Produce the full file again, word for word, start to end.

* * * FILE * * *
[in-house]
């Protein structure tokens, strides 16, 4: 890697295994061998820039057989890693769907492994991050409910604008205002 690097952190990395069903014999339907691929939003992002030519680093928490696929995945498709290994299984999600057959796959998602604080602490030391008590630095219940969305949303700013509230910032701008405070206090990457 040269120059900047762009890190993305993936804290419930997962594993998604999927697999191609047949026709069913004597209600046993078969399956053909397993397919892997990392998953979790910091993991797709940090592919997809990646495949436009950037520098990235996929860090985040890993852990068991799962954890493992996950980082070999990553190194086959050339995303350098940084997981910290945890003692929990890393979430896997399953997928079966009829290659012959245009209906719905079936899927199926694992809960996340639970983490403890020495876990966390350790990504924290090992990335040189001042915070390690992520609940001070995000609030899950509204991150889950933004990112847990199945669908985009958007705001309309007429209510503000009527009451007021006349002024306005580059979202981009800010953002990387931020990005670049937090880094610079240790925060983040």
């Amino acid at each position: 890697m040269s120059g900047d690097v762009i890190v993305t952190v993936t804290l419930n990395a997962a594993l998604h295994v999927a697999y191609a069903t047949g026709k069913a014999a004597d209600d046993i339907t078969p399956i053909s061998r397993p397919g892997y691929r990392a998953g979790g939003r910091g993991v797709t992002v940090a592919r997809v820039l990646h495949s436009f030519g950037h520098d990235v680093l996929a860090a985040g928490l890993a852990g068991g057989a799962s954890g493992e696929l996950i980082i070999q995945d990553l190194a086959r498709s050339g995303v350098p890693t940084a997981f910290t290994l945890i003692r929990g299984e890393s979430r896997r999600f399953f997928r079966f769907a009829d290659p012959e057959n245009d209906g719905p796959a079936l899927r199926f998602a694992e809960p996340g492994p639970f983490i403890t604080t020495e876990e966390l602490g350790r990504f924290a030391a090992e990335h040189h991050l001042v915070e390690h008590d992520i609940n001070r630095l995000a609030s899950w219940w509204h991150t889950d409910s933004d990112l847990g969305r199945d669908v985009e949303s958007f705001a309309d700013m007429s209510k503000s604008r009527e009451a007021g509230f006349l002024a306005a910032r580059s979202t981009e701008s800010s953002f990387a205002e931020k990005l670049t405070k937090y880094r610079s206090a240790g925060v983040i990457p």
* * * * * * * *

[in-house]
């Protein structure tokens, strides 16, 4: 890697295994061998820039057989890693769907492994991050409910604008205002 690097952190990395069903014999339907691929939003992002030519680093928490696929995945498709290994299984999600057959796959998602604080602490030391008590630095219940969305949303700013509230910032701008405070206090990457 040269120059900047762009890190993305993936804290419930997962594993998604999927697999191609047949026709069913004597209600046993078969399956053909397993397919892997990392998953979790910091993991797709940090592919997809990646495949436009950037520098990235996929860090985040890993852990068991799962954890493992996950980082070999990553190194086959050339995303350098940084997981910290945890003692929990890393979430896997399953997928079966009829290659012959245009209906719905079936899927199926694992809960996340639970983490403890020495876990966390350790990504924290090992990335040189001042915070390690992520609940001070995000609030899950509204991150889950933004990112847990199945669908985009958007705001309309007429209510503000009527009451007021006349002024306005580059979202981009800010953002990387931020990005670049937090880094610079240790925060983040």
């Amino acid at each position: 890697m040269s120059g900047d690097v762009i890190v993305t952190v993936t804290l419930n990395a997962a594993l998604h295994v999927a697999y191609a069903t047949g026709k069913a014999a004597d209600d046993i339907t078969p399956i053909s061998r397993p397919g892997y691929r990392a998953g979790g939003r910091g993991v797709t992002v940090a592919r997809v820039l990646h495949s436009f030519g950037h520098d990235v680093l996929a860090a985040g928490l890993a852990g068991g057989a799962s954890g493992e696929l996950i980082i070999q995945d990553l190194a086959r498709s050339g995303v350098p890693t940084a997981f910290t290994l945890i003692r929990g299984e890393s979430r896997r999600f399953f997928r079966f769907a009829d290659p012959e057959n245009d209906g719905p796959a079936l899927r199926f998602a694992e809960p996340g492994p639970f983490i403890t604080t020495e876990e966390l602490g350790r990504f924290a030391a090992e990335h040189h991050l001042v915070e390690h008590d992520i609940n001070r630095l995000a609030s899950w219940w509204h991150t889950d409910s933004d990112l847990g969305r199945d669908v985009e949303s958007f705001a309309d700013m007429s209510k503000s604008r009527e009451a007021g509230f006349l002024a306005a910032r580059s979202t981009e701008s800010s953002f990387a205002e931020k990005l670049t405070k937090y880094r610079s206090a240790g925060v983040i990457p």